Tennis / golfer's elbow

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Tennis and golfer’s elbow (also called epicondylitis) is pain from the tendons that join the forearm muscles to the elbow. Tennis elbow is on the outside of the elbow (lateral) and golfer’s elbow the inside (medial).

These conditions are very painful and can be caused by repetitive arm movements, such as those performed by sports people. Although tennis and golf may be causes, they are not the only ones and the condition can also be linked to certain occupations, such as painting and decorating or result from injuries that damage the tendons.

Causes of Tennis / Golfer's Elbow

Tennis elbow describes pain from the extensor muscles attached to the outside of the elbow (lateral epicondylitis). Golfer’s elbow is a similar condition arising from the flexor muscles attached to the inside of the elbow (medial epicondylitis). These muscles help stabilise the wrist and are loaded when you grip. They can become weakened from overuse, resulting in microscopic tears in the tendons where the muscles attach to the elbow.

This can cause inflammation and pain. The tendons may also rub against bony bumps in the elbow as it bends and straightens, causing wear and tear.

These conditions can affect anyone who makes repetitive arm movements or lifts heavy weights, such as sports people and people involved in manual work. Sometimes it occurs for no apparent reason. The condition is most common in people aged between 30 and 50.

Symptoms of Tennis / Golfer's Elbow

Symptoms include:

  • Pain or burning on the outer or inner part of the elbow.
  • Loss of strength when gripping due to pain.

Diagnosis of Tennis / Golfer's Elbow

Tennis and golfer’s elbow are normally diagnosed using a physical examination to check for the site of pain and certain movements that cause pain. You will normally be asked about your occupation and participation in sports, as well as how and when the symptoms first developed.

Tests may be recommended to rule out other causes of pain and to confirm the diagnosis. These might include:

  • X-rays to rule out arthritis.
  • MRI scan to look for injury or tear in the tendons, or problems in the elbow joint itself causing similar pain.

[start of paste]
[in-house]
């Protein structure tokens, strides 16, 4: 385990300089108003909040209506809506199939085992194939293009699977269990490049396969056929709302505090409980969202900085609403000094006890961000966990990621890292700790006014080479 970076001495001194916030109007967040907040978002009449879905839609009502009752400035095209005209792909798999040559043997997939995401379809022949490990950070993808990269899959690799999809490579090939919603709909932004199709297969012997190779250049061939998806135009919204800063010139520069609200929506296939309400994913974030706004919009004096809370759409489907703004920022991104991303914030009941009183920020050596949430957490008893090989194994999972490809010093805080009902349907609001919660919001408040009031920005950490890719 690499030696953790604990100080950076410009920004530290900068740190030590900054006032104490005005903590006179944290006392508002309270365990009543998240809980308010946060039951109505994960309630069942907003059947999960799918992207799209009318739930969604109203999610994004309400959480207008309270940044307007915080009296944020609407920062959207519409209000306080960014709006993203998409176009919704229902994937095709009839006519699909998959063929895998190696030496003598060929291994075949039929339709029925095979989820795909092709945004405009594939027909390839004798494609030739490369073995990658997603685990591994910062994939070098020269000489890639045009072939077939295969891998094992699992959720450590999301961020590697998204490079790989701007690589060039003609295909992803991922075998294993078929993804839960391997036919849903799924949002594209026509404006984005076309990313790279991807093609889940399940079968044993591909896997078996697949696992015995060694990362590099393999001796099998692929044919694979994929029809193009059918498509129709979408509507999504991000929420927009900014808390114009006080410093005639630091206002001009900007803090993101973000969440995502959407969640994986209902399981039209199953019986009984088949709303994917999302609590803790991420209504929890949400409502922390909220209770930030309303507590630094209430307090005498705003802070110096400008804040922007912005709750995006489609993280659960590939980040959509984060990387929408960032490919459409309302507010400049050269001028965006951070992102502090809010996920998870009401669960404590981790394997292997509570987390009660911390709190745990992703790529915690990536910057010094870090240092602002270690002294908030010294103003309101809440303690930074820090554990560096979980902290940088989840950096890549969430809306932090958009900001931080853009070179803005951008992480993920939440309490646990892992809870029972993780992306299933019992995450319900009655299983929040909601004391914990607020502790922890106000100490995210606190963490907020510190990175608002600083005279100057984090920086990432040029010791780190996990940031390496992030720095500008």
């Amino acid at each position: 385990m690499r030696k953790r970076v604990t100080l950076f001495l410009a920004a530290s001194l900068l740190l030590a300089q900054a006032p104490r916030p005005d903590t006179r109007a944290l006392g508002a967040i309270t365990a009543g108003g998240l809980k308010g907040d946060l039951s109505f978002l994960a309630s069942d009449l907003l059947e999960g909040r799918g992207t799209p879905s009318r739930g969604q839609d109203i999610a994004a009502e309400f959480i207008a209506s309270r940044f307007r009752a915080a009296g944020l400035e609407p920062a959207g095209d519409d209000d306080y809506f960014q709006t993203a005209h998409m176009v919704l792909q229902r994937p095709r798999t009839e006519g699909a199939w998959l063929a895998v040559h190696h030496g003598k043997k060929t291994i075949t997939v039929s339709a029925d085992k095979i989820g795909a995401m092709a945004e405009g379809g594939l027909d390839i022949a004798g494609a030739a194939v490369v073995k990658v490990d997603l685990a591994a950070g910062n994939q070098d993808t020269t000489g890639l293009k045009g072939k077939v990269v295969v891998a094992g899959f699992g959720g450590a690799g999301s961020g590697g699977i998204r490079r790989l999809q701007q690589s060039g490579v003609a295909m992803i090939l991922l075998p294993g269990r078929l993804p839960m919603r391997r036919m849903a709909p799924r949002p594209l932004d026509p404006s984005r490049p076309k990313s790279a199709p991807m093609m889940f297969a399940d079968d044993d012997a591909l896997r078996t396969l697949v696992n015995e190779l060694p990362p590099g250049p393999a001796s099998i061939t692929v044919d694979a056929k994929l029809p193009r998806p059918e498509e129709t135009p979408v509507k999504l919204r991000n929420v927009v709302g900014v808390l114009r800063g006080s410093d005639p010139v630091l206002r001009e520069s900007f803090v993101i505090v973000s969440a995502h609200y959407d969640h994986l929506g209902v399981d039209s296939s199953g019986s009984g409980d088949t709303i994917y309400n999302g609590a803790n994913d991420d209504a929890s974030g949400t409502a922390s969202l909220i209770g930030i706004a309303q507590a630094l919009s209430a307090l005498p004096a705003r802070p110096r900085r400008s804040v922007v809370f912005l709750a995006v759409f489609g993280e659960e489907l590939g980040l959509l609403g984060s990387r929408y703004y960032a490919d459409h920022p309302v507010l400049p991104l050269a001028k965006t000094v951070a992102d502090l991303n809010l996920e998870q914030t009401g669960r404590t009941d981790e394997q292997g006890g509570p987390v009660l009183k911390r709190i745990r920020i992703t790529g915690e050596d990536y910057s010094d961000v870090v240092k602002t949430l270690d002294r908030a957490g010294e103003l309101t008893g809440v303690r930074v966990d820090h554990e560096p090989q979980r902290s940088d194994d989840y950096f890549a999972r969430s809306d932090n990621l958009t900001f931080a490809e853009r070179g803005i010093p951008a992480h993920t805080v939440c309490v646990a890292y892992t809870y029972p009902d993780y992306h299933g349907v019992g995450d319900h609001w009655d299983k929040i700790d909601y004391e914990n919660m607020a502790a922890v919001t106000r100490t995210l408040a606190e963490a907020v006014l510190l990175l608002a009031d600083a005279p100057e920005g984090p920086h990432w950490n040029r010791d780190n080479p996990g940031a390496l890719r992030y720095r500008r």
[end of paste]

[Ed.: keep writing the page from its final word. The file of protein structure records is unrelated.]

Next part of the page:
Treatment of Tennis / Golfer's Elbow

In most cases, tennis/golfer’s elbow can be treated without surgery. In the first instance you should avoid using the affected arm for sports or heavy activities that are making the pain worse. Most people find that the severe pain settles within a few weeks after rest. Beyond that you may experience some grumbling pain, aggravated by certain activities, that continues for up to a year, but is mangeable.

Painkillers and anti-inflammatories can help to control the pain and you may need to wear a strap on the forearm to protect the muscles and tendons.

A physiotherapist may be able to recommend exercises to strengthen the muscles of the forearm. Injections of corticosteroids into the affected area can help to relieve pain and reduce inflammation although in some cases the condition can return and be more painful after injections.

If the pain started with a clear injury and isn’t settling within a few weeks, then this should be investigated, sometimes including an MRI scan, to ensure the tendons are not torn.

In cases without clear injury where the severe pain isn’t settling, it is affecting everyday life significantly or keeps coming back, you may require special injections or surgery.

Special injections include PRP (platelet rich plasma) which is where a sample of your own blood is spun to extract the healing factors and stem cells. This is then reinjected into the painful tendon to promote healing.

Surgery can be very effective in some cases and is designed to remove damaged or abnormal tissue and reattach healthy tendons to the bone. This may be performed arthroscopically (by keyhole surgery), or using conventional open surgery. After surgery you will need to rest from heavy use for a few weeks and perform exercises recommended by a physiotherapist to help you to heal and rehabilitate fully. Pain should start to improve by around 6 weeks, although it can take months for the tendons to fully rehabilitate.

Consultants

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